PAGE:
Abraham Lincoln rendered in insects body parts.

Bug Art Of John Hampson

Field review by the editors.

St. Johnsbury, Vermont

A five minute drive west on Highway 2 -- past the big Maple Syrup Can -- takes you into downtown St. Johnsbury. Here you'll find the Fairbanks Museum, a fun Victorian era throwback of stuffed dead animals and of labeled things in jars and glass cases. Here, too, are the works of the Northeast Kingdom's other animal artist, John Hampson.

We asked the woman at the busy ticket counter, tactfully, where the "insect portraits" were. She seemed to mentally process our words for a moment. "Oh. You mean BUG ART? Second floor, between the samurai warrior and the Indian pots."

John Hampson was not beloved like Stephen Huneck. His medium was bugs. Using pins and glue, he painstakingly arranged dead bugs and bug body parts -- butterflies, moths, beetles -- into patterns and pictures that could be hung on a wall.

American Flag rendered in insect body parts.

Each of his works used between 6,000 and 13,000 bugs and took 3-4 years to complete. His designs ranged from a radiant star to a rippling American flag, from portraits of Abraham Lincoln, George Washington, and World War I general John Pershing, to one celebrating his own 50th birthday.

Hampson created his bug art in Newark, New Jersey -- no rolling hillside of wildflowers, no parking lot, no gift shop. He liked to tinker with machinery and inventions, and once worked for Thomas Edison, designing an early phonograph. But the whole bug art thing -- he apparently kept a low profile and didn't spend a single day in the nuthouse. When he died -- unlike Huneck, he didn't come back -- his daughter searched the country for a museum that would exhibit his art. The Fairbanks Museum was the only taker, which is how the entire collection ended up up here.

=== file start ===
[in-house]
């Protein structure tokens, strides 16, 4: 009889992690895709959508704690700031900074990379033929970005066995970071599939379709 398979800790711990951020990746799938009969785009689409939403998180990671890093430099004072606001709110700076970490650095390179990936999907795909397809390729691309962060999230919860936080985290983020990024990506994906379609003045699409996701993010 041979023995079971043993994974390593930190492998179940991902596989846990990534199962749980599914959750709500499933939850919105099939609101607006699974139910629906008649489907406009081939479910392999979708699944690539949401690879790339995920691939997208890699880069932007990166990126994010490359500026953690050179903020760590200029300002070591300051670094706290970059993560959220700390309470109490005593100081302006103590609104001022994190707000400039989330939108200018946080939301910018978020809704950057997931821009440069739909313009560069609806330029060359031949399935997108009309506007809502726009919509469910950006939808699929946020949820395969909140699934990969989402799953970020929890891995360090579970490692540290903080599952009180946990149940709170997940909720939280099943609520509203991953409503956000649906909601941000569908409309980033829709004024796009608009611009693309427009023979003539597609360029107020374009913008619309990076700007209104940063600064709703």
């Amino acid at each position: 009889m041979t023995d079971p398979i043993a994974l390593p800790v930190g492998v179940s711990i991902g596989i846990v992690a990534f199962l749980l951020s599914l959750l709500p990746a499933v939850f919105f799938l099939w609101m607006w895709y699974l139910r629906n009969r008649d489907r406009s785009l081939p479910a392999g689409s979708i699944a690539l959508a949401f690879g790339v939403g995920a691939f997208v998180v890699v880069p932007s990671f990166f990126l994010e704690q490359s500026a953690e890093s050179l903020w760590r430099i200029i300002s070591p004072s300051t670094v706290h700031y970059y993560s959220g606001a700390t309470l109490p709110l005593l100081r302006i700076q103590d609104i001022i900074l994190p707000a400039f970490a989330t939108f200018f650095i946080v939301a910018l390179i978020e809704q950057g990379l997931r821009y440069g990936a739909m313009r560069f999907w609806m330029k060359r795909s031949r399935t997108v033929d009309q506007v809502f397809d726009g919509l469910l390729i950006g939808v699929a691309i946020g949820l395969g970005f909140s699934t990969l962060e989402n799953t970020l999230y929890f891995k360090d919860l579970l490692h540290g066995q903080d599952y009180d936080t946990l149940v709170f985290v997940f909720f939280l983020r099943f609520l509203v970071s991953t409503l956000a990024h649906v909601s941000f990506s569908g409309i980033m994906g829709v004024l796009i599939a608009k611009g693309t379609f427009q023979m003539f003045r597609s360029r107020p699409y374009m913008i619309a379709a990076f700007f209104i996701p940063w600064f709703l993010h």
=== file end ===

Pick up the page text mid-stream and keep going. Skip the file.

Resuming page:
The portraits are preserved behind glass, protected from humidity and bright light. Our photos don't really capture the delicate interweaving of wings and metallic sheen of beetle carapace. You must see for yourself.

George Washington made from dead bugs.

John Hampson had the misfortune of being born a hundred years too soon. If he had lived in the early 21st century, rather than in the early 20th, he might have built his own chapel on a "Bug Mountain" and ended up respected and beloved like Mr. Whimsical Dog Art down the road.

The Dog Chapel and Bug Art offer an instructive lesson in the fickleness of fame and timing, and we urge a visit to both. We also urge the Fairbanks Museum, opened in 1891, to use the money from our admission tickets to buy more light bulbs.

Bug Art Of John Hampson

Fairbanks Museum

Address:
1302 Main St., St. Johnsbury, VT
Directions:
Downtown, in The Fairbanks Museum. I-91 to exit 20 (US 5/Railroad St.). US 5 north. Take the first left (Main St.) and proceed up the hill, through the stop sign, and two blocks beyond. The Museum will be on the right.
Hours:
M-Sa 9 am to 5 pm. Su 1 pm - 5 pm. (Call to verify)
Phone:
802-748-2372
RA Rates:
Worth a Detour
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Nearby Offbeat Places

The Dog ChapelThe Dog Chapel, St. Johnsbury, VT - 2 mi.
The Puking PigThe Puking Pig, Lyndon Center, VT - 8 mi.
Cheese Factory TourCheese Factory Tour, Cabot, VT - 15 mi.
In the region:
Old Man of the Mountain Profiler Plaza, Franconia, NH - 25 mi.

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June 24, 2018

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